(CNN) -- Law enforcement authorities combed rugged terrain south of the Utah-Arizona border Friday for the suspect in Thursday's fatal shooting of a Utah sheriff's deputy.
"This morning, we had law enforcement officers in the field in a variety of terrains and settings," Jim Driscoll, chief deputy for the Coconino County Sheriff's Department told reporters in Fredonia, Arizona, three miles from where the shooting occurred and just south of the Utah border.
In all, 121 law enforcement personnel from 21 agencies were involved in the manhunt, Driscoll said.
The incident began Wednesday night, when Scott Curley, 23, "apparently assaulted a janitor at the local high school," said Alan Alldredge, emergency services director for the Kane County Sheriff's Department in Kanab, Utah.
Efforts to find Curley Wednesday night proved fruitless, but on Thursday officers from Kanab spotted him and began a pursuit on foot, Alldredge said. They called in their counterparts from nearby Fredonia to join in, he said.
"Apparently, with his knowledge of the area, it's possible he knew of a spot where he could ambush the officers," Alldredge said. "He was laying in wait underneath a tree. When these officers came up over the rise, he had his sights on them and fired upon them."
A high-power rifle shot fatally struck Kane County Deputy Brian Harris, a 13-year veteran, and Curley escaped.
Helicopters, SWAT teams and dog teams were dispatched to the area to contain Curley overnight.
But law enforcement officials began to question whether they had succeeded when, at 7:30 a.m. Friday, a resident east of Kanab and north of Fredonia reported to law enforcement officials that she had seen a man matching Curley's description walking near her house.
"He had something strapped to his back that was possibly a firearm; he was dressed in a brown shirt and jeans and a brown cap, which is consistent with the information we had as to how Mr. Curley was dressed yesterday after the shooting," Driscoll said.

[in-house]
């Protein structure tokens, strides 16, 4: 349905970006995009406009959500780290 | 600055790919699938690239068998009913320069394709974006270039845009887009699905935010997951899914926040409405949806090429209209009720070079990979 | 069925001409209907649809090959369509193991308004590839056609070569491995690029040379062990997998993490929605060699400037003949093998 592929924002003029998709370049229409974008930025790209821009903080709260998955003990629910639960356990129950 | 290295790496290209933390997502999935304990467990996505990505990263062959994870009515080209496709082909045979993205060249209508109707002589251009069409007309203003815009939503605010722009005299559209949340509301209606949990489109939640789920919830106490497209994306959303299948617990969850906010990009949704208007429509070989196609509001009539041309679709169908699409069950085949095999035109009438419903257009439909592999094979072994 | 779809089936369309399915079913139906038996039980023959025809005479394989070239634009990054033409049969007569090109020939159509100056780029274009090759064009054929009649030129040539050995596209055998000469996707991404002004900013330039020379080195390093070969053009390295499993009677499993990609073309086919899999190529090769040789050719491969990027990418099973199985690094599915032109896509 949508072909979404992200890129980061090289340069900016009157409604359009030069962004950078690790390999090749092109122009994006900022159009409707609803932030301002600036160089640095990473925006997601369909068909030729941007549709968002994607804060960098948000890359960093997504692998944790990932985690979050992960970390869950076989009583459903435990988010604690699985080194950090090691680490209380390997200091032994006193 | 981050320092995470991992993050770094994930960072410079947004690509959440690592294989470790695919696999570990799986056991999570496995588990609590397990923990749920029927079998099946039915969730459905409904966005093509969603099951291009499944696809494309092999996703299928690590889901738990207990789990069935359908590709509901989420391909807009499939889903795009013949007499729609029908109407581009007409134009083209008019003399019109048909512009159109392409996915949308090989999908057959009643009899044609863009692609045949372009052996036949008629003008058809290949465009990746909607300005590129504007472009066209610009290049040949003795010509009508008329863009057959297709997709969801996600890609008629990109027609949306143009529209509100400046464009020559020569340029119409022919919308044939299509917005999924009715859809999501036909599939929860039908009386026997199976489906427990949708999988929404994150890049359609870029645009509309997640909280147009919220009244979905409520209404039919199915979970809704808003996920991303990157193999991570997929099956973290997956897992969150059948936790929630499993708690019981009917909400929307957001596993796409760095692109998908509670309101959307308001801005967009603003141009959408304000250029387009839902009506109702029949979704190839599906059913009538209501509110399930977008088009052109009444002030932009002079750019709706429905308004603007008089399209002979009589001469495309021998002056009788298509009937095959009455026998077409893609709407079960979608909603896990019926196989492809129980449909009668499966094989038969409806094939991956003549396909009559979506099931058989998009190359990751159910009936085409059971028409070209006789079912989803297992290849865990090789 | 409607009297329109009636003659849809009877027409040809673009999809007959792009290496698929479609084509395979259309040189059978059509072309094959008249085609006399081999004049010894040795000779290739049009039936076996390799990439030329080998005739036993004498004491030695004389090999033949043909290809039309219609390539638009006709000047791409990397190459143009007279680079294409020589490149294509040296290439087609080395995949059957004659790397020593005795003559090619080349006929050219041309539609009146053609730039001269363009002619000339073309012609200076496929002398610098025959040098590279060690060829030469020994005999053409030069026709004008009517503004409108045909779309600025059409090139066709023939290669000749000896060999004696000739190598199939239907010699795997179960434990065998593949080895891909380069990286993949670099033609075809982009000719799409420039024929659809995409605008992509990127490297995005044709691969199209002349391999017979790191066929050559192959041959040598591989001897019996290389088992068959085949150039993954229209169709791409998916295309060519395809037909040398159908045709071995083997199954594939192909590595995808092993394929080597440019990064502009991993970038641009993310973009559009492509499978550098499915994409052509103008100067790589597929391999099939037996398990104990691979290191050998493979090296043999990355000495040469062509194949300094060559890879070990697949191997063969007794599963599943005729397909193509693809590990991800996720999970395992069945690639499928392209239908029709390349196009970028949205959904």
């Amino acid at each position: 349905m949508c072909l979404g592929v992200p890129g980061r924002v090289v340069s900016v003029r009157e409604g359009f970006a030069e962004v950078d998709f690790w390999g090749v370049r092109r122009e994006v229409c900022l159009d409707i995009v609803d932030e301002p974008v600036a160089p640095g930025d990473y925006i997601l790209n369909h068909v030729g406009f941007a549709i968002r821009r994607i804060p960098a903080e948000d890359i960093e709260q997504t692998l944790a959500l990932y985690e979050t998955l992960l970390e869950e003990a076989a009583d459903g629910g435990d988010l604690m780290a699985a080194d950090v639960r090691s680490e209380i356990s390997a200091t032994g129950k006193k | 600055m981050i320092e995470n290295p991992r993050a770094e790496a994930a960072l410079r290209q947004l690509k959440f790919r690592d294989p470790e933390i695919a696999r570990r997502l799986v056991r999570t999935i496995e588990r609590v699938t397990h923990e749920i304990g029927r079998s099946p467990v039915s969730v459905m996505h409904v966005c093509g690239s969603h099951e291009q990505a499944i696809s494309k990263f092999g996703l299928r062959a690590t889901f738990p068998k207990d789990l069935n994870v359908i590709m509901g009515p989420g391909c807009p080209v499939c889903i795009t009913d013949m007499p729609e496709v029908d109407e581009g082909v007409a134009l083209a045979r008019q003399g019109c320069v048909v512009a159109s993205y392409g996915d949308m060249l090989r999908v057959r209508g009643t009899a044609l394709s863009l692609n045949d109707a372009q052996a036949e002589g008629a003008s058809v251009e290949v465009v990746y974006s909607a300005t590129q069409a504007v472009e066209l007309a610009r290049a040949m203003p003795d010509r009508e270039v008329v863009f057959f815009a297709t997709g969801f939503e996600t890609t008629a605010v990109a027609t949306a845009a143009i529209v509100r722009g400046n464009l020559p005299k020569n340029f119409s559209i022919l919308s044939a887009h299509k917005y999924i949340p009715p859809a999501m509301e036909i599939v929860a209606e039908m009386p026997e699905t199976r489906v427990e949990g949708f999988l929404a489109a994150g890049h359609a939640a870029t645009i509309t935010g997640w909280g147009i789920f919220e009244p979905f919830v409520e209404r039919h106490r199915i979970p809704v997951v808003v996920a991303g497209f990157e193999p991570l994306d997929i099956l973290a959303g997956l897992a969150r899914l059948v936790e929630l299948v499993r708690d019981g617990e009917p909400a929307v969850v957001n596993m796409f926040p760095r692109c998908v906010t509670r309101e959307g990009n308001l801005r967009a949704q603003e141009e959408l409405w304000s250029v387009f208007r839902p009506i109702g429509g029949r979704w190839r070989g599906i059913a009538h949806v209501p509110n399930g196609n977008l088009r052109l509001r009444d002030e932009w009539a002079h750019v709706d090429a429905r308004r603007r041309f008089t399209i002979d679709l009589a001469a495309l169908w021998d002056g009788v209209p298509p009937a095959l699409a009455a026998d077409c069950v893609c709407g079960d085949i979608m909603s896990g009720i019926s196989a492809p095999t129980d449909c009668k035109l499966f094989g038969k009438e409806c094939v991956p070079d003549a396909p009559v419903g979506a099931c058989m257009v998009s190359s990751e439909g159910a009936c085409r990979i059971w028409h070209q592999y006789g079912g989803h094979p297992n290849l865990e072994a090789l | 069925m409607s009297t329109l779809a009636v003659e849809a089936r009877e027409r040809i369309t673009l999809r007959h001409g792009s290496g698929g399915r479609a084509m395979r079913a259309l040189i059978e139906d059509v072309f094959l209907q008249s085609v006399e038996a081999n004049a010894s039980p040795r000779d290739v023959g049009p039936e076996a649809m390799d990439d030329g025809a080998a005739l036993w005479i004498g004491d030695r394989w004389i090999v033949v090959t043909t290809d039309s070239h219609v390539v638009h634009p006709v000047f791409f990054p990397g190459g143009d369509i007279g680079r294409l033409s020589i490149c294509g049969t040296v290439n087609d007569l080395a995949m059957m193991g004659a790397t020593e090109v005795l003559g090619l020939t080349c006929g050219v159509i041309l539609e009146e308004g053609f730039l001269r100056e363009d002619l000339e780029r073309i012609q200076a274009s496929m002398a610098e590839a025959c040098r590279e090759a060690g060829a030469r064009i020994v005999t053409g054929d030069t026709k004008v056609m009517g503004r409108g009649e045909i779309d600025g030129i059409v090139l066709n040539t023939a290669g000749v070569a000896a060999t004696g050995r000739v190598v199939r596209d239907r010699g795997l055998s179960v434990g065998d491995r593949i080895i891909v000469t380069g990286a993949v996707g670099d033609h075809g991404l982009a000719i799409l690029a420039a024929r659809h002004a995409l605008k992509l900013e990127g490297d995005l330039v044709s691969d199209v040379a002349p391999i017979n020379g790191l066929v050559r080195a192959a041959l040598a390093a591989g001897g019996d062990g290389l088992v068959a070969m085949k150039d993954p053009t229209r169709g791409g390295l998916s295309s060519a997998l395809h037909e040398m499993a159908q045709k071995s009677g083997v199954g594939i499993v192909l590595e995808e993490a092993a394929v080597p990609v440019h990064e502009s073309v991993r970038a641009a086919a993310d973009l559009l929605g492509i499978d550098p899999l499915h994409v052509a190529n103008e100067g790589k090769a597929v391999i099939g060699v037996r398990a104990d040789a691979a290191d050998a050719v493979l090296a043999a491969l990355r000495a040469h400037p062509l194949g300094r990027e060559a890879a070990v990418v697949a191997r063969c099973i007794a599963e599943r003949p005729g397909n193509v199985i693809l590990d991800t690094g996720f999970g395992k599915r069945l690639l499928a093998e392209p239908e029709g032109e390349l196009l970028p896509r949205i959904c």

Meanwhile, other possible sightings of Curley have been reported to authorities, all of which are being followed up, he said.
"We will attempt to apprehend Mr. Curley alive, but if Mr. Curley takes that option away from us, we will do what we need to do," Driscoll added.
He described Curley, who knows the area well, as "very mobile, very agile, and able to cover pretty good distances on foot."
The situation will become more difficult after sunset, he predicted. "Once we have darkness, it changes the whole game plan," he said. "If this was, in fact, him this morning, he was able to move around more last night. It creates more difficult situations for us."
A warrant was being sought for a search of Curley's residence, and authorities were "trying to find out as much as we can about him," Driscoll said.
"We feel that he is in this area," he said, referring to the region around Kanab and Fredonia -- about a 12- to 18-square-mile area.
The weapon used in the killing was obtained through a burglary of the home of a friend of Curley, Driscoll said. "He had been shown the gun by a friend at one point," he said. Though at the time Curley showed little interest in it, "he definitely knew it was there."
Asked what message he would send to Curley, Driscoll said, "I'd say, 'Mr. Curley, it's time to do the right thing and contact local law enforcement and give yourself up. Enough people have been hurt and it's time.'"
Curley is described as a Native American, 5-foot-7, 170 pounds with brown hair and brown eyes.